No matter how good of a financial advisor you are, you need to have a strong visual identity for your brand. It’s the first thing people will see even before stepping into your office, so it has to be unique, attractive, and thematically consistent. These visual elements make it easier for people to identify your brand, and continually attract new clients that will grow your business.
Brand identity and visual identity go hand in hand, but there are distinct differences between them.
Brand identity is the overall representation of your company to the general public. This includes your visual identity, as well as non-visual elements such as your company name, mission statement, copywriting, messaging, and all other aspects of external communications.
Visual identity strictly deals with logos, colors, graphic design, photos, typography, and all other visual elements that can be seen on your website, social media profiles, business card, and marketing collateral whether it’s on physical or digital media. It’s basically everything that people can see.
Before making any design decisions, you need to take a close look at who you are as a brand and who your target market is going to be.
If you want to appeal to a specific demographic, you need to do things that will catch their attention. Flashy graphics and bold colors may work well for younger people, but more conservative individuals may be put off by it, so you’ll have to take a more traditional approach.
Does your current brand image need a complete overhaul, or do you just need to improve on a few things? Either way, your visual identity needs to reflect the brand identity that you want to project.
You also need to take a look at your competitors and figure out how their brand is addressing the market. Find out what they’re doing right if you want to emulate their success, but make sure you’re also making your brand stand out through its own visual identity.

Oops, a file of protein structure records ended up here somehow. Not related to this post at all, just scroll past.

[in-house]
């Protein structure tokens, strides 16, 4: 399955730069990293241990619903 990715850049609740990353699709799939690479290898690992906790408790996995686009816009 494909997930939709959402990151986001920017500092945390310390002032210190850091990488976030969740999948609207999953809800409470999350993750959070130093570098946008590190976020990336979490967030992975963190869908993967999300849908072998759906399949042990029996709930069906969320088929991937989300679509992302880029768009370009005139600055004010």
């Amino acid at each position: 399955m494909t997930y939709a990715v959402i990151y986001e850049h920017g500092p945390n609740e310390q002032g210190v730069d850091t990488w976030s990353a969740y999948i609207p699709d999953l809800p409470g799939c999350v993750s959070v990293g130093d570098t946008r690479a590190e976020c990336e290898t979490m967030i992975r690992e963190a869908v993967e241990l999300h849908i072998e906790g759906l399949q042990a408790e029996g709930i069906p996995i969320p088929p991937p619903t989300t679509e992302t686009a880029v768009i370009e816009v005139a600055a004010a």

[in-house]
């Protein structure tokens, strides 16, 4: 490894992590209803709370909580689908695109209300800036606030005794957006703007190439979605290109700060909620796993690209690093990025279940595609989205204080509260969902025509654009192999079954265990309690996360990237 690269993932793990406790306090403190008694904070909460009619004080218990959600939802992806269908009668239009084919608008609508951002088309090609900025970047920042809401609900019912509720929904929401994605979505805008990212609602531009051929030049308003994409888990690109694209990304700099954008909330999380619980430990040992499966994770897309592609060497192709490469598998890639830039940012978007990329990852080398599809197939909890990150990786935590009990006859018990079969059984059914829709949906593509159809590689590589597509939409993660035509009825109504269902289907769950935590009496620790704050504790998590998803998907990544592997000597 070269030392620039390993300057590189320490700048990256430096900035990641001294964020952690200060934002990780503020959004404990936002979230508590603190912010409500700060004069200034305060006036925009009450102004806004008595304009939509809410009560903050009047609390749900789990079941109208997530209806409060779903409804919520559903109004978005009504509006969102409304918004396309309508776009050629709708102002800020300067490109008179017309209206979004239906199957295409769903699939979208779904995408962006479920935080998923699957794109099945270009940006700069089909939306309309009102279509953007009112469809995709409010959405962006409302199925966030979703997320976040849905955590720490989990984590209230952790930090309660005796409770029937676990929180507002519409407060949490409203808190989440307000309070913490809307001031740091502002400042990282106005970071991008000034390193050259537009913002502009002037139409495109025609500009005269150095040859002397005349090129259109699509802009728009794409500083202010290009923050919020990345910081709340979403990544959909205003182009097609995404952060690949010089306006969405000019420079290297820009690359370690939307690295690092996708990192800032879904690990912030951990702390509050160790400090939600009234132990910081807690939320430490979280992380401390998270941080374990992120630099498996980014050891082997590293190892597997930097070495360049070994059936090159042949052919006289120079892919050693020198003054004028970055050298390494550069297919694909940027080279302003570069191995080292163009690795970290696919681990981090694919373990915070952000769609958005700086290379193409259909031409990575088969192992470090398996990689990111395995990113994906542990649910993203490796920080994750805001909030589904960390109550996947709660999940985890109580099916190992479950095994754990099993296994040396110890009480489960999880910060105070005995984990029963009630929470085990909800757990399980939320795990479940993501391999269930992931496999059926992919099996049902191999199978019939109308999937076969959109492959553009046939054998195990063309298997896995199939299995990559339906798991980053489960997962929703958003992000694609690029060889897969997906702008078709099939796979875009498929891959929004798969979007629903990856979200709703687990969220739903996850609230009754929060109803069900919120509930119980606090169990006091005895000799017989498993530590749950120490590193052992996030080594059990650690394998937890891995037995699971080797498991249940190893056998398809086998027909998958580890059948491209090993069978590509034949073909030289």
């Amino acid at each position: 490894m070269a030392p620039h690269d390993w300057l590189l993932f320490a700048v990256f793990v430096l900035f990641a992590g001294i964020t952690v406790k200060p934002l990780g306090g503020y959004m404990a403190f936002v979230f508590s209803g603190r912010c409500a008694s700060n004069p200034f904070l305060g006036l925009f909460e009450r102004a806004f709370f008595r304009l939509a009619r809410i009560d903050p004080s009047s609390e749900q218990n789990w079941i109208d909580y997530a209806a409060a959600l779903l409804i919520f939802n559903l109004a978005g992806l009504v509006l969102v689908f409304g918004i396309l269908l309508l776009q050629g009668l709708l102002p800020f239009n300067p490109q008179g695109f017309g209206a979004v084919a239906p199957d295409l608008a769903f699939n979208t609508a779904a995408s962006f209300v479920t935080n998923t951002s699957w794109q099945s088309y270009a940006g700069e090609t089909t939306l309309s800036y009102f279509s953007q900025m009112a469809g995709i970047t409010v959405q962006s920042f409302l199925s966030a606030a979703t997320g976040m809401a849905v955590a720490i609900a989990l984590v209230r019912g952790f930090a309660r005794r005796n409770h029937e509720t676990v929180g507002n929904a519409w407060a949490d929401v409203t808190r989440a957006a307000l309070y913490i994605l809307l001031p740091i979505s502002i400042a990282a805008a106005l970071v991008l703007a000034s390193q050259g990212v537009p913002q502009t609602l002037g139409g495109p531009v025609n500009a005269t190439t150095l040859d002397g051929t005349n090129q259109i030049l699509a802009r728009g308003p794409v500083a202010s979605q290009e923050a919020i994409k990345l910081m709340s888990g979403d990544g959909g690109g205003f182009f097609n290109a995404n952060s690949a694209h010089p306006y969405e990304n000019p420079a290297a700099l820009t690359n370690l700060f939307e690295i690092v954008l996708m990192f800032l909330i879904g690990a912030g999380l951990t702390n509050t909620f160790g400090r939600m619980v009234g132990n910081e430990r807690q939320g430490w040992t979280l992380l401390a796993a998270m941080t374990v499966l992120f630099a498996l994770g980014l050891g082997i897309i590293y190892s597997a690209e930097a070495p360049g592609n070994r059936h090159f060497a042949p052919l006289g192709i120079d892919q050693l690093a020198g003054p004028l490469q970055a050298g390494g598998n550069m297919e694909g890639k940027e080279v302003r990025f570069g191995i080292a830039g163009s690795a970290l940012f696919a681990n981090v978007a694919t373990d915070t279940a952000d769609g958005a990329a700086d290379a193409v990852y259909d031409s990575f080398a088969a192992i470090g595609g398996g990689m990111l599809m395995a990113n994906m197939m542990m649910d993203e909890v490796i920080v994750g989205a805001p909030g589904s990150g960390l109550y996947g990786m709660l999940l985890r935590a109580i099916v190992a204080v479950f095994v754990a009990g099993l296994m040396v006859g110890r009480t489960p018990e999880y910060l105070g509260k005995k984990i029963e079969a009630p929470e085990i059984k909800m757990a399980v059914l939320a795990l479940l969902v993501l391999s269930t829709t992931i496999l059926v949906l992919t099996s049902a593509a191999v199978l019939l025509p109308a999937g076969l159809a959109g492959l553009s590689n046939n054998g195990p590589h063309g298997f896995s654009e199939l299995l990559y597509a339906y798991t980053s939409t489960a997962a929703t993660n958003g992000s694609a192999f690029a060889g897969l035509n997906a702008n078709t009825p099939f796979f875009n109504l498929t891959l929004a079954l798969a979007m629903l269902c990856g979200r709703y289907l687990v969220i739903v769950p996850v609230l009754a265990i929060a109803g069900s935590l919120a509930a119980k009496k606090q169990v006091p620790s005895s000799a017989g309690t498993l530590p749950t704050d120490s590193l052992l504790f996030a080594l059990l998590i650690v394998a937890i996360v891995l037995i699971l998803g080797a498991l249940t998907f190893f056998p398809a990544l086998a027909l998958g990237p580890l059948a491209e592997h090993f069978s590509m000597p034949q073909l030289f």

Colors are able to invoke certain moods and feelings in people, so it’s important to choose a palette that is aligned with the brand image you want to present.
For example, red is often associated with strong emotions like love and passion while blue is perceived as cool and calm.
In order to make your brand easily identifiable, you need to consistently use a primary color palette in most of your visual designs – so it needs to be chosen carefully. This primary color palette will be the first thing that people will notice and will be what most people will associate with your brand from here on out.
Keep in mind, you can still use other colors in your designs, but the primary palette should always stand out. Logos, illustrations, photos, and symbols should also complement your primary color palette so your visual identity will have a unified look across all your marketing and promotional materials.
To ensure that your visual identity has a consistent look further down the road, you need to establish a style guide or a design language. This will make designing new pages and marketing collaterals in the future much easier since it narrows down the available options your designers can choose from.
A style guide will specifically state what primary and secondary colors to use, the typography you prefer, and other visual elements like logo variations, website buttons, and page layouts.
Before finalizing the most important aspects of your visual identity such as colors, logos and key images, make sure it addresses all your branding concerns and speaks to your target audience. Most importantly, it should all look good together since these will be the most used elements in your future designs.
Don’t be afraid to tweak or even completely redesign everything from scratch if anything looks out of place. It’s better to make mistakes now and create different iterations of your brand identity during the design phase than scrapping it all after only one or two years because you’re not happy with the results.
As a financial advisor, one of the most important things you want to project is an image of reliability and trustworthiness. If you’re always completely revamping your visual identity, you’re throwing away any brand equity and trust you’ve already built up previously. People want to see consistency and stability from their favorite brands, so make sure you do it right from the get-go.